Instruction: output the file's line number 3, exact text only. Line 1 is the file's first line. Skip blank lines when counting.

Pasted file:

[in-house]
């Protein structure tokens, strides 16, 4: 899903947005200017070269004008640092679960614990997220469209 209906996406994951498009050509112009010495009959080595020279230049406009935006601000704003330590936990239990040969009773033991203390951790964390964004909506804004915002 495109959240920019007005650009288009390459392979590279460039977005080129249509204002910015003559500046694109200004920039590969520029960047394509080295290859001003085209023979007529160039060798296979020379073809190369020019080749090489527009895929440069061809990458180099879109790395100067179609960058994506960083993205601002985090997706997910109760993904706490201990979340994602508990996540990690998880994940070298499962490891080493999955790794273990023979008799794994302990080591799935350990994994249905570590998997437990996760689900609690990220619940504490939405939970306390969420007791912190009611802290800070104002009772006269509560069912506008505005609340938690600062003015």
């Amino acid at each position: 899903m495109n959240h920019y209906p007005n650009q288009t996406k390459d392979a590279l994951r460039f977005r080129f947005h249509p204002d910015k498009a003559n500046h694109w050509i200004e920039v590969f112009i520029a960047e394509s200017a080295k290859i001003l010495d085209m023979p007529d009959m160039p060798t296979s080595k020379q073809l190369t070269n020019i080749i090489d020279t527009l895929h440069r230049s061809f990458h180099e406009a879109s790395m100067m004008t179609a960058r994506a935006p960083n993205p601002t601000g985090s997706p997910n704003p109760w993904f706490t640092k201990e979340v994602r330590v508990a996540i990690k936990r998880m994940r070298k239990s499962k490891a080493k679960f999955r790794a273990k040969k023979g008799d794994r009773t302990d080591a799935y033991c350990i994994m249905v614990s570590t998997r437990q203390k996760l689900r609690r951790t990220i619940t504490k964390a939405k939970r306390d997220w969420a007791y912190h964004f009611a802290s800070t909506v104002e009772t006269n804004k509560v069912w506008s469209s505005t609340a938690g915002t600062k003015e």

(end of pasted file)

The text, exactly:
């Amino acid at each position: 899903m495109n959240h920019y209906p007005n650009q288009t996406k390459d392979a590279l994951r460039f977005r080129f947005h249509p204002d910015k498009a003559n500046h694109w050509i200004e920039v590969f112009i520029a960047e394509s200017a080295k290859i001003l010495d085209m023979p007529d009959m160039p060798t296979s080595k020379q073809l190369t070269n020019i080749i090489d020279t527009l895929h440069r230049s061809f990458h180099e406009a879109s790395m100067m004008t179609a960058r994506a935006p960083n993205p601002t601000g985090s997706p997910n704003p109760w993904f706490t640092k201990e979340v994602r330590v508990a996540i990690k936990r998880m994940r070298k239990s499962k490891a080493k679960f999955r790794a273990k040969k023979g008799d794994r009773t302990d080591a799935y033991c350990i994994m249905v614990s570590t998997r437990q203390k996760l689900r609690r951790t990220i619940t504490k964390a939405k939970r306390d997220w969420a007791y912190h964004f009611a802290s800070t909506v104002e009772t006269n804004k509560v069912w506008s469209s505005t609340a938690g915002t600062k003015e």